Preventing ID Theft

By now, every dealership should have policies and procedures in writing to address the safeguarding of consumers’ nonpublished information. The Safeguards Rule went into effect May 23, 2003.

F&I represents a gold mine for identity thieves. We have copiers, deals, computers, and we have access to all sorts of nonpublished consumer information. Evaluate your facility and your current processes. Take action to shore up the weak areas of document security.

As with any process, put them writing. Make sure everyone knows about them. Be observant, be diligent, and use common sense.

If you need more information on the Safeguards Rule, visit the Federal Trade Commission’s Web site at or Google it on the Internet. The FTC has many documents about it.

Buyer’s ID

In every lender agreement you will find a clause about the dealership making certain “warrants” to the lender. One such warrant is that the customer is who he claims to be. Look at the driver’s license and use common sense. If the driver’s license shows a male who is 5 feet 10 inches, and you have a female who is 6 feet 3 inches, I can tell you there is an identity problem.

The new Red Flag regulations coming down the pike will undoubtedly give us more to ponder. At the time of this article no one knows for sure what they are going to entail.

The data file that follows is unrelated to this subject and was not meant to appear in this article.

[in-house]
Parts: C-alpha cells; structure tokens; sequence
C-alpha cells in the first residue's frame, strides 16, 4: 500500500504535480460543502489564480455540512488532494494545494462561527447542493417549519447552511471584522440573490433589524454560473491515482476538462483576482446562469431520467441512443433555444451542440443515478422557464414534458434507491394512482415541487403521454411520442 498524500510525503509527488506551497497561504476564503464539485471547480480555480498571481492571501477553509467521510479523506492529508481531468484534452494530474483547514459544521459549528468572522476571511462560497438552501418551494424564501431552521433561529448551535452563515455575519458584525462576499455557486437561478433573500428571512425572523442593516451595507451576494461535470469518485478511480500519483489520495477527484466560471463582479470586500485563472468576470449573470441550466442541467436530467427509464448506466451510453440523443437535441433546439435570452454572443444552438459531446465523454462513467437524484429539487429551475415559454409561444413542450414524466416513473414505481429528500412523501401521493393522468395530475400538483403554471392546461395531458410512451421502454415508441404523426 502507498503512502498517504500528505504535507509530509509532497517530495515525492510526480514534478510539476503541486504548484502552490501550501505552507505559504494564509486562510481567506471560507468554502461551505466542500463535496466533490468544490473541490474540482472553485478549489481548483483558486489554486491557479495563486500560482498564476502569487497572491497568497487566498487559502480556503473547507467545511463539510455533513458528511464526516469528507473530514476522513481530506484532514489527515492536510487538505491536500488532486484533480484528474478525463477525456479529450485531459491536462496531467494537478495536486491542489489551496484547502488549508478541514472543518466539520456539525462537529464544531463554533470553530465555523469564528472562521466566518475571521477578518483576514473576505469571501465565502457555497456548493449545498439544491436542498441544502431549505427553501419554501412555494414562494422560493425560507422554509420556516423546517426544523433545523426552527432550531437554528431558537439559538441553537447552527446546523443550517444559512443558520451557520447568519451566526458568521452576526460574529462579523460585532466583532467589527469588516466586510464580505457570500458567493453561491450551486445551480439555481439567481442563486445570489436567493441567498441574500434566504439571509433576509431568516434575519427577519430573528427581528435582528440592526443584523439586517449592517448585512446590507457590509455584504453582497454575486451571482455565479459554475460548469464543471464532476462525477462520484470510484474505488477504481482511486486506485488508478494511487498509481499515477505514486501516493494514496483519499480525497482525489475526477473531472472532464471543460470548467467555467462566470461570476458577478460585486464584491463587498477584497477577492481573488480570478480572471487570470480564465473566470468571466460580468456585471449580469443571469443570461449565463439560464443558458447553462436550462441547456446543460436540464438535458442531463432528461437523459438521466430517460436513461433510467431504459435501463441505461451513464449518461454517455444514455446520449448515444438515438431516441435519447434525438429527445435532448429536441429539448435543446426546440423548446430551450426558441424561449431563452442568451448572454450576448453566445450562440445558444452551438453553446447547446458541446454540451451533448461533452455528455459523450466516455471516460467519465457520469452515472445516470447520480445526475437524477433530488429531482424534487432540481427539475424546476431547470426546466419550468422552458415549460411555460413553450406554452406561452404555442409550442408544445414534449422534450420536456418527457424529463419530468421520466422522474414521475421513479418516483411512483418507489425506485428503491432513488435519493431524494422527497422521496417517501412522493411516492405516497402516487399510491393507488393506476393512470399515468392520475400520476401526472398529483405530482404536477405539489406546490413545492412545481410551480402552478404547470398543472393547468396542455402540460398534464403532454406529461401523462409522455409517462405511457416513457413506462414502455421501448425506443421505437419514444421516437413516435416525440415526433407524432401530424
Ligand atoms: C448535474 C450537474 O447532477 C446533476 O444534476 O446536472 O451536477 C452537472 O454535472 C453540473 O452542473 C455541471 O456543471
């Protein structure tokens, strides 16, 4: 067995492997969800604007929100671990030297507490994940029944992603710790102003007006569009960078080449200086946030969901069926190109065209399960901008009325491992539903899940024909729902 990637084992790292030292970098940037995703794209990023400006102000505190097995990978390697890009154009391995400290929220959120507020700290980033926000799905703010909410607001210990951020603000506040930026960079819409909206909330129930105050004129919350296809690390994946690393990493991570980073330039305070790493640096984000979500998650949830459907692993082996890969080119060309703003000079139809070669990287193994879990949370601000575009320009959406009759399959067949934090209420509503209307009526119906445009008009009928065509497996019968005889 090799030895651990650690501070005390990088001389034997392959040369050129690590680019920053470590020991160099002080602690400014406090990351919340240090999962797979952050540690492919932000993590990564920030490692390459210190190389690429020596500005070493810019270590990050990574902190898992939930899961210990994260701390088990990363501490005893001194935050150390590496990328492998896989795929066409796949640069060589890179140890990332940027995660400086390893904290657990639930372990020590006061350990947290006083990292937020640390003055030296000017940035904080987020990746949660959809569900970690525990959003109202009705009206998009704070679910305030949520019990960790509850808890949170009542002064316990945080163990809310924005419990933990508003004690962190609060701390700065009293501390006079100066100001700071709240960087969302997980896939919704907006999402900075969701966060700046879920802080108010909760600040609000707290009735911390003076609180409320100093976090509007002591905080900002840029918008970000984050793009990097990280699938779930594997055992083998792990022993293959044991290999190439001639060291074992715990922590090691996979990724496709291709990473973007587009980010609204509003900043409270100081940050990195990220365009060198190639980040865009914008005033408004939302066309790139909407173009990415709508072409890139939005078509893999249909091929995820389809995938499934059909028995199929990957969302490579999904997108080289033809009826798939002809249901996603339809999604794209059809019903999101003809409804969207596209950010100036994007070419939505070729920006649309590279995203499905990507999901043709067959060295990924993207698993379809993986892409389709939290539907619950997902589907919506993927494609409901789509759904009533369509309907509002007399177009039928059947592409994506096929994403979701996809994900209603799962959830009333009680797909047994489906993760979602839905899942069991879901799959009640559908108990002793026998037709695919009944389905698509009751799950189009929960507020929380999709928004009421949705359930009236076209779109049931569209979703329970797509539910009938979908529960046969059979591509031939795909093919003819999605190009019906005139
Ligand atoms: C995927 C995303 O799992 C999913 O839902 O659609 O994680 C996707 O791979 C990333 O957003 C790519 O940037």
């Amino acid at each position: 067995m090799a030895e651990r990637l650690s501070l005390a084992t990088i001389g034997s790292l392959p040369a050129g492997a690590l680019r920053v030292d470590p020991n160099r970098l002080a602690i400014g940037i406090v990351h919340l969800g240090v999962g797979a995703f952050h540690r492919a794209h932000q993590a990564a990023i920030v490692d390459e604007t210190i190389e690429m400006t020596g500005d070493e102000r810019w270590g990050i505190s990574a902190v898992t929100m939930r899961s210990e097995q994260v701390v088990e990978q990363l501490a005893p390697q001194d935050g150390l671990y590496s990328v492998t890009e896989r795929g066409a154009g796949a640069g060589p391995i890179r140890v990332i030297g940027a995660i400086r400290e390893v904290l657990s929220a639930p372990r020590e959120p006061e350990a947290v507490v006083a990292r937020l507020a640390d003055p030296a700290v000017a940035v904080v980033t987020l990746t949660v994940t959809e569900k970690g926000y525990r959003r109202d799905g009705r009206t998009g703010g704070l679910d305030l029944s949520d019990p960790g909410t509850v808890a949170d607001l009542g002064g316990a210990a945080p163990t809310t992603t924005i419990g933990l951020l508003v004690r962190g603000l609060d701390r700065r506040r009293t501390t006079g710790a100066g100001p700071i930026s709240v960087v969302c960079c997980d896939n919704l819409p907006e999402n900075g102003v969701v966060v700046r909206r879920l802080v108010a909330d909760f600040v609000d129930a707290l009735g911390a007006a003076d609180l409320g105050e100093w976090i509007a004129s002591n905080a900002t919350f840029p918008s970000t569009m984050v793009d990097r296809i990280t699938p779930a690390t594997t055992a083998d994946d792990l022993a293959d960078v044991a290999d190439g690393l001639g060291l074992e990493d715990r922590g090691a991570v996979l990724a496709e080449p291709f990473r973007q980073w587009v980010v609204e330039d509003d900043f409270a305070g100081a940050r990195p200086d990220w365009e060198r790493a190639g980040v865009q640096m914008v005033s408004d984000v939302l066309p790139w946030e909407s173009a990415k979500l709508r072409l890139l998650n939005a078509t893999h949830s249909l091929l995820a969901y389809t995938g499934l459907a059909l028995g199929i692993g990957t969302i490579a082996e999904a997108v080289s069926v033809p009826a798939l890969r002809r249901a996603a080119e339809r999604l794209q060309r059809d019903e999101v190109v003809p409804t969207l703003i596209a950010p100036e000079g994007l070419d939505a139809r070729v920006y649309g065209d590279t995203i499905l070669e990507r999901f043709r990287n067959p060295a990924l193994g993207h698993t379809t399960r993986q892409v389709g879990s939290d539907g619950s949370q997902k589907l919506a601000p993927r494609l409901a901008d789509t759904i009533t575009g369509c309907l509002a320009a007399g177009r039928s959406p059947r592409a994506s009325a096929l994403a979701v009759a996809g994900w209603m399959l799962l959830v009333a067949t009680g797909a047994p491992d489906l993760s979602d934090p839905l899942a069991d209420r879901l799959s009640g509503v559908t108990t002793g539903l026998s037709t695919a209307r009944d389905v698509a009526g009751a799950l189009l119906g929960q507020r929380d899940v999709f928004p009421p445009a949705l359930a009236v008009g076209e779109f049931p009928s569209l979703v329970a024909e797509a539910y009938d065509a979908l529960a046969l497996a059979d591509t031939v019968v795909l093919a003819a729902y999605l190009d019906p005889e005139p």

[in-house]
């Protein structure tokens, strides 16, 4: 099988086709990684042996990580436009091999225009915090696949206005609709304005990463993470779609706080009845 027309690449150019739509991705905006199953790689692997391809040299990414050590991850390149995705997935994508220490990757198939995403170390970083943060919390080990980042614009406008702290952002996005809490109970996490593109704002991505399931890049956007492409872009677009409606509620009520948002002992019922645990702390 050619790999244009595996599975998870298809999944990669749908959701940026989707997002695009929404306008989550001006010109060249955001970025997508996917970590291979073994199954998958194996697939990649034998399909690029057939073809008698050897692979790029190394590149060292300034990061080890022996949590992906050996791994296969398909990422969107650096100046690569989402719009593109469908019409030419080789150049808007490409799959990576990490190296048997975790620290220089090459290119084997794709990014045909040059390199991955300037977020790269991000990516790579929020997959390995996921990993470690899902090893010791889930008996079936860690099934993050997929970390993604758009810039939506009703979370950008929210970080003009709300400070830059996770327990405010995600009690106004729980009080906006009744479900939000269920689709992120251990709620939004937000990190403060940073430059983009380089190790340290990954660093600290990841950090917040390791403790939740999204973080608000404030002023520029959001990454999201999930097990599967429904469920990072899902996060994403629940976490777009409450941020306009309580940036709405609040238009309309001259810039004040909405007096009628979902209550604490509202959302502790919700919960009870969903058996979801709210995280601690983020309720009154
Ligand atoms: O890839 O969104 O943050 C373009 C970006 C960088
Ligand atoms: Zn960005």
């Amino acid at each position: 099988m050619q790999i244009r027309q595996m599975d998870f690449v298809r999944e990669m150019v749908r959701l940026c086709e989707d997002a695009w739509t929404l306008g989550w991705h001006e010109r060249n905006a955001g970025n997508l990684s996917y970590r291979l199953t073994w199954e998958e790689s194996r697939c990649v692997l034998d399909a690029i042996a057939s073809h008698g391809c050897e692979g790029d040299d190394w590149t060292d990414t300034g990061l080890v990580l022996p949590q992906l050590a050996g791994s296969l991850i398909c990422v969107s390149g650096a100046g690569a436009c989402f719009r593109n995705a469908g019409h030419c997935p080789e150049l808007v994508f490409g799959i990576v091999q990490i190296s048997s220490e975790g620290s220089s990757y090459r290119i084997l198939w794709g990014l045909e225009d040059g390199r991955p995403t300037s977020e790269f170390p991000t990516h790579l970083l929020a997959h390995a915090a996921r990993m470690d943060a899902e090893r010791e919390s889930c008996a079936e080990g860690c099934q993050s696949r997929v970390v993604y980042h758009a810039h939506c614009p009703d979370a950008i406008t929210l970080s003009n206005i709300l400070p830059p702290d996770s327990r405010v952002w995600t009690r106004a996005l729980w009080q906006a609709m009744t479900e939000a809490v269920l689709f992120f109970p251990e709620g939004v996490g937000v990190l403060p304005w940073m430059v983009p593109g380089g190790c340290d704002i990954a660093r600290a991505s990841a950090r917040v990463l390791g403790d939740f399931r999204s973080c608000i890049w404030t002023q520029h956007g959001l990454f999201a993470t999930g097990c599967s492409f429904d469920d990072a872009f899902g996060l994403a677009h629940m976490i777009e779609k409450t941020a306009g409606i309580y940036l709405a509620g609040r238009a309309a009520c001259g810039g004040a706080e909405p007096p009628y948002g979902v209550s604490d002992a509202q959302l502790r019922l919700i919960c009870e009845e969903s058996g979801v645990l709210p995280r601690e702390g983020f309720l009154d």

Again, best practice is to look at the customer’s ID and see if the description fits and if the photo matches, and pay attention to the inner voice that each of you have.


According to the Office of Foreign Asset Controls (OFAC), every business is required to check everyone they do business with against a SDN list produced by the Department of the Treasury.

Everyone is defined as parts, service, sales, F&I customers, vendors, employees, contract employees or consultants.

Currently, you have three ways to comply with this regulation.

1. You may check the names with a PDF file, which can be obtained online. Google OFAC and find the U.S. Treasury site, then click on SDN list. This action will automatically download the most recent PDF file onto your computer.

2. You may contact your credit bureaus and have them check as they are pulling the credit history.

3) You may use a stand-alone company to complete the name searches. First Advantage CREDCO is a solution, Bridger Systems is another solution, and US Patriot is a stand-alone solution.

Compliance is cheaper than fines or class-action lawsuits. Take time to review what you do and how you do it. I recommend that you become proactive regarding compliance issues. Demonstrate to the regulators that you do the right things because they are good business practices.

This article is not meant to be legal counsel. It is meant for education purposes only. As with any legal issue, please consult with your own legal counsel regarding any and all of these issues.

RV Executive Today, August 2007, P. 31-33